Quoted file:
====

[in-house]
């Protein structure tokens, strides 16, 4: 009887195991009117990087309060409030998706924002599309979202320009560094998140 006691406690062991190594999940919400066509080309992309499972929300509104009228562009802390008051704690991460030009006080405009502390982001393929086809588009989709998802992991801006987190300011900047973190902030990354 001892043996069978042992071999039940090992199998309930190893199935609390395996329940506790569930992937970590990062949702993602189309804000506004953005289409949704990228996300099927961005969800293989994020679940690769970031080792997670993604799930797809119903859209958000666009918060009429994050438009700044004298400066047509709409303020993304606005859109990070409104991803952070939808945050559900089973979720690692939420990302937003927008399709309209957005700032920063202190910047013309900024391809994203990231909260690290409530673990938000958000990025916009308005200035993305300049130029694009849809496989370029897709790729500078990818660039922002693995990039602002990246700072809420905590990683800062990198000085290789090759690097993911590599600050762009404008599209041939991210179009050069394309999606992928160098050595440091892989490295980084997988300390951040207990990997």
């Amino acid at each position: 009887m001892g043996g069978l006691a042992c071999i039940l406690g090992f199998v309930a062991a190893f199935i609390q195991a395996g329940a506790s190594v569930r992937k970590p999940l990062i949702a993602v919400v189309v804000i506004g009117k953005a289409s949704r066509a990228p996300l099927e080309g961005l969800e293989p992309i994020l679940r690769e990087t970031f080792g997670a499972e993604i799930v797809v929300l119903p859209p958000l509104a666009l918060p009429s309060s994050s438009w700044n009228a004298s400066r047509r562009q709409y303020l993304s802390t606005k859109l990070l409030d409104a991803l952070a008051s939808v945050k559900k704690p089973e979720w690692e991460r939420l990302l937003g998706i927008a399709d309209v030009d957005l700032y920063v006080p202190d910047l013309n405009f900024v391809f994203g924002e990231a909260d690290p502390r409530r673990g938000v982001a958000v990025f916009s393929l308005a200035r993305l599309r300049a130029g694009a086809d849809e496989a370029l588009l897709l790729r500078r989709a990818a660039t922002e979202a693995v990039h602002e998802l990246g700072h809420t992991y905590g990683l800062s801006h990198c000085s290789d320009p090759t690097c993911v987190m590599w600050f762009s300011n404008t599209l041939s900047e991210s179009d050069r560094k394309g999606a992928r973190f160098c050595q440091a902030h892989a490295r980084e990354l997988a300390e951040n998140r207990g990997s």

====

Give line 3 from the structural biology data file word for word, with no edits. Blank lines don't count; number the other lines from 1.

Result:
């Amino acid at each position: 009887m001892g043996g069978l006691a042992c071999i039940l406690g090992f199998v309930a062991a190893f199935i609390q195991a395996g329940a506790s190594v569930r992937k970590p999940l990062i949702a993602v919400v189309v804000i506004g009117k953005a289409s949704r066509a990228p996300l099927e080309g961005l969800e293989p992309i994020l679940r690769e990087t970031f080792g997670a499972e993604i799930v797809v929300l119903p859209p958000l509104a666009l918060p009429s309060s994050s438009w700044n009228a004298s400066r047509r562009q709409y303020l993304s802390t606005k859109l990070l409030d409104a991803l952070a008051s939808v945050k559900k704690p089973e979720w690692e991460r939420l990302l937003g998706i927008a399709d309209v030009d957005l700032y920063v006080p202190d910047l013309n405009f900024v391809f994203g924002e990231a909260d690290p502390r409530r673990g938000v982001a958000v990025f916009s393929l308005a200035r993305l599309r300049a130029g694009a086809d849809e496989a370029l588009l897709l790729r500078r989709a990818a660039t922002e979202a693995v990039h602002e998802l990246g700072h809420t992991y905590g990683l800062s801006h990198c000085s290789d320009p090759t690097c993911v987190m590599w600050f762009s300011n404008t599209l041939s900047e991210s179009d050069r560094k394309g999606a992928r973190f160098c050595q440091a902030h892989a490295r980084e990354l997988a300390e951040n998140r207990g990997s």